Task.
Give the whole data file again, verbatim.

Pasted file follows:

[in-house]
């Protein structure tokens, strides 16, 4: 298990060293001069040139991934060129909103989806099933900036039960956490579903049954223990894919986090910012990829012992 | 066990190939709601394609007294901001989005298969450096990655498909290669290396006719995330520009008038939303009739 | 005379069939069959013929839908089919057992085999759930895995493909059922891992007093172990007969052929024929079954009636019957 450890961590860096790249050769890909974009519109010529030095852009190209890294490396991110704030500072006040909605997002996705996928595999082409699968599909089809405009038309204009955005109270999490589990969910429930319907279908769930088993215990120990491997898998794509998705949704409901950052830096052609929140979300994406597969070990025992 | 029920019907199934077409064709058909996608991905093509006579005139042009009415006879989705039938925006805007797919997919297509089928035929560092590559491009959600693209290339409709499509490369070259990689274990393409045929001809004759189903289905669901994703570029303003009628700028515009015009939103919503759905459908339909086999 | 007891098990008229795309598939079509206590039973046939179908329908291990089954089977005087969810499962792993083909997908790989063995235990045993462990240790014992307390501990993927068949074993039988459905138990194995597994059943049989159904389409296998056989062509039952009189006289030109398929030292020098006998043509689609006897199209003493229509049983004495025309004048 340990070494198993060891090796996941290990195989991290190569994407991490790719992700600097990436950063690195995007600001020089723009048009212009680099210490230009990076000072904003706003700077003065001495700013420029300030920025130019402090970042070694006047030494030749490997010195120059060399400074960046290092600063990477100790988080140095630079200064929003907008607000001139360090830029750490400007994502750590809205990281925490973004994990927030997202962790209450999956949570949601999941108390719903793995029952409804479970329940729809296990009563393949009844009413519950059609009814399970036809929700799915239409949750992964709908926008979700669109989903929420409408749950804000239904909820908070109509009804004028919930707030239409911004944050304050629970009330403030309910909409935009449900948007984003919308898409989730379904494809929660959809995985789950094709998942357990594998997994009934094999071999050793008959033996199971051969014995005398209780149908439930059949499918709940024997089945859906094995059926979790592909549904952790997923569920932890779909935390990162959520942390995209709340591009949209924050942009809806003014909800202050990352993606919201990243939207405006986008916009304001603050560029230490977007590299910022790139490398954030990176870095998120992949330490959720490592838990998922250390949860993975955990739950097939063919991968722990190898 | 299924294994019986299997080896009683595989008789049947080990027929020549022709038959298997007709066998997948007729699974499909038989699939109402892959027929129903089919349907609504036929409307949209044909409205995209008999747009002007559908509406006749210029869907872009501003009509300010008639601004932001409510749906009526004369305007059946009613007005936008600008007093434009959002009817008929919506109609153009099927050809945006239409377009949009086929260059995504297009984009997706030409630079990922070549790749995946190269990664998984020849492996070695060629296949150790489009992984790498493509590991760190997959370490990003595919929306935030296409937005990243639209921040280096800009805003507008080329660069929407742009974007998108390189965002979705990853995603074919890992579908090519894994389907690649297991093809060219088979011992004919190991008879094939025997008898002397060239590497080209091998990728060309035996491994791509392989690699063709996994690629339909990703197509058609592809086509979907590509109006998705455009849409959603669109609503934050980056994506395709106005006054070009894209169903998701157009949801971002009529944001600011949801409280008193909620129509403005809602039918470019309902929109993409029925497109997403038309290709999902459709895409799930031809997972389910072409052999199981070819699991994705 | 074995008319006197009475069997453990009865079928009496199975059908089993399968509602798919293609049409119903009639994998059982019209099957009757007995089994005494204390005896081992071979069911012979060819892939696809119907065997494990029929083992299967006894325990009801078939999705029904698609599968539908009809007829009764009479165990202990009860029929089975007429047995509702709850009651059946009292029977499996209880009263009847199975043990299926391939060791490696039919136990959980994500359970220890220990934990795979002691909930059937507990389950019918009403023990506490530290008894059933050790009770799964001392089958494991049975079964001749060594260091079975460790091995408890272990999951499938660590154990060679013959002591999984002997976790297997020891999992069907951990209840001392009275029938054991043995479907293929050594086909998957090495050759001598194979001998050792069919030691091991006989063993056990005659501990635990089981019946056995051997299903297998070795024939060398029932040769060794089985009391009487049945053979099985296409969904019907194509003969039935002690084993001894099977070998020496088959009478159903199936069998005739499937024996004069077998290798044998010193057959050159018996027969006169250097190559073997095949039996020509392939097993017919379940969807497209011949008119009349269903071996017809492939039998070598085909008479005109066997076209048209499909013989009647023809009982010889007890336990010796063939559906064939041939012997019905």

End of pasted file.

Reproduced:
[in-house]
């Protein structure tokens, strides 16, 4: 298990060293001069040139991934060129909103989806099933900036039960956490579903049954223990894919986090910012990829012992 | 066990190939709601394609007294901001989005298969450096990655498909290669290396006719995330520009008038939303009739 | 005379069939069959013929839908089919057992085999759930895995493909059922891992007093172990007969052929024929079954009636019957 450890961590860096790249050769890909974009519109010529030095852009190209890294490396991110704030500072006040909605997002996705996928595999082409699968599909089809405009038309204009955005109270999490589990969910429930319907279908769930088993215990120990491997898998794509998705949704409901950052830096052609929140979300994406597969070990025992 | 029920019907199934077409064709058909996608991905093509006579005139042009009415006879989705039938925006805007797919997919297509089928035929560092590559491009959600693209290339409709499509490369070259990689274990393409045929001809004759189903289905669901994703570029303003009628700028515009015009939103919503759905459908339909086999 | 007891098990008229795309598939079509206590039973046939179908329908291990089954089977005087969810499962792993083909997908790989063995235990045993462990240790014992307390501990993927068949074993039988459905138990194995597994059943049989159904389409296998056989062509039952009189006289030109398929030292020098006998043509689609006897199209003493229509049983004495025309004048 340990070494198993060891090796996941290990195989991290190569994407991490790719992700600097990436950063690195995007600001020089723009048009212009680099210490230009990076000072904003706003700077003065001495700013420029300030920025130019402090970042070694006047030494030749490997010195120059060399400074960046290092600063990477100790988080140095630079200064929003907008607000001139360090830029750490400007994502750590809205990281925490973004994990927030997202962790209450999956949570949601999941108390719903793995029952409804479970329940729809296990009563393949009844009413519950059609009814399970036809929700799915239409949750992964709908926008979700669109989903929420409408749950804000239904909820908070109509009804004028919930707030239409911004944050304050629970009330403030309910909409935009449900948007984003919308898409989730379904494809929660959809995985789950094709998942357990594998997994009934094999071999050793008959033996199971051969014995005398209780149908439930059949499918709940024997089945859906094995059926979790592909549904952790997923569920932890779909935390990162959520942390995209709340591009949209924050942009809806003014909800202050990352993606919201990243939207405006986008916009304001603050560029230490977007590299910022790139490398954030990176870095998120992949330490959720490592838990998922250390949860993975955990739950097939063919991968722990190898 | 299924294994019986299997080896009683595989008789049947080990027929020549022709038959298997007709066998997948007729699974499909038989699939109402892959027929129903089919349907609504036929409307949209044909409205995209008999747009002007559908509406006749210029869907872009501003009509300010008639601004932001409510749906009526004369305007059946009613007005936008600008007093434009959002009817008929919506109609153009099927050809945006239409377009949009086929260059995504297009984009997706030409630079990922070549790749995946190269990664998984020849492996070695060629296949150790489009992984790498493509590991760190997959370490990003595919929306935030296409937005990243639209921040280096800009805003507008080329660069929407742009974007998108390189965002979705990853995603074919890992579908090519894994389907690649297991093809060219088979011992004919190991008879094939025997008898002397060239590497080209091998990728060309035996491994791509392989690699063709996994690629339909990703197509058609592809086509979907590509109006998705455009849409959603669109609503934050980056994506395709106005006054070009894209169903998701157009949801971002009529944001600011949801409280008193909620129509403005809602039918470019309902929109993409029925497109997403038309290709999902459709895409799930031809997972389910072409052999199981070819699991994705 | 074995008319006197009475069997453990009865079928009496199975059908089993399968509602798919293609049409119903009639994998059982019209099957009757007995089994005494204390005896081992071979069911012979060819892939696809119907065997494990029929083992299967006894325990009801078939999705029904698609599968539908009809007829009764009479165990202990009860029929089975007429047995509702709850009651059946009292029977499996209880009263009847199975043990299926391939060791490696039919136990959980994500359970220890220990934990795979002691909930059937507990389950019918009403023990506490530290008894059933050790009770799964001392089958494991049975079964001749060594260091079975460790091995408890272990999951499938660590154990060679013959002591999984002997976790297997020891999992069907951990209840001392009275029938054991043995479907293929050594086909998957090495050759001598194979001998050792069919030691091991006989063993056990005659501990635990089981019946056995051997299903297998070795024939060398029932040769060794089985009391009487049945053979099985296409969904019907194509003969039935002690084993001894099977070998020496088959009478159903199936069998005739499937024996004069077998290798044998010193057959050159018996027969006169250097190559073997095949039996020509392939097993017919379940969807497209011949008119009349269903071996017809492939039998070598085909008479005109066997076209048209499909013989009647023809009982010889007890336990010796063939559906064939041939012997019905």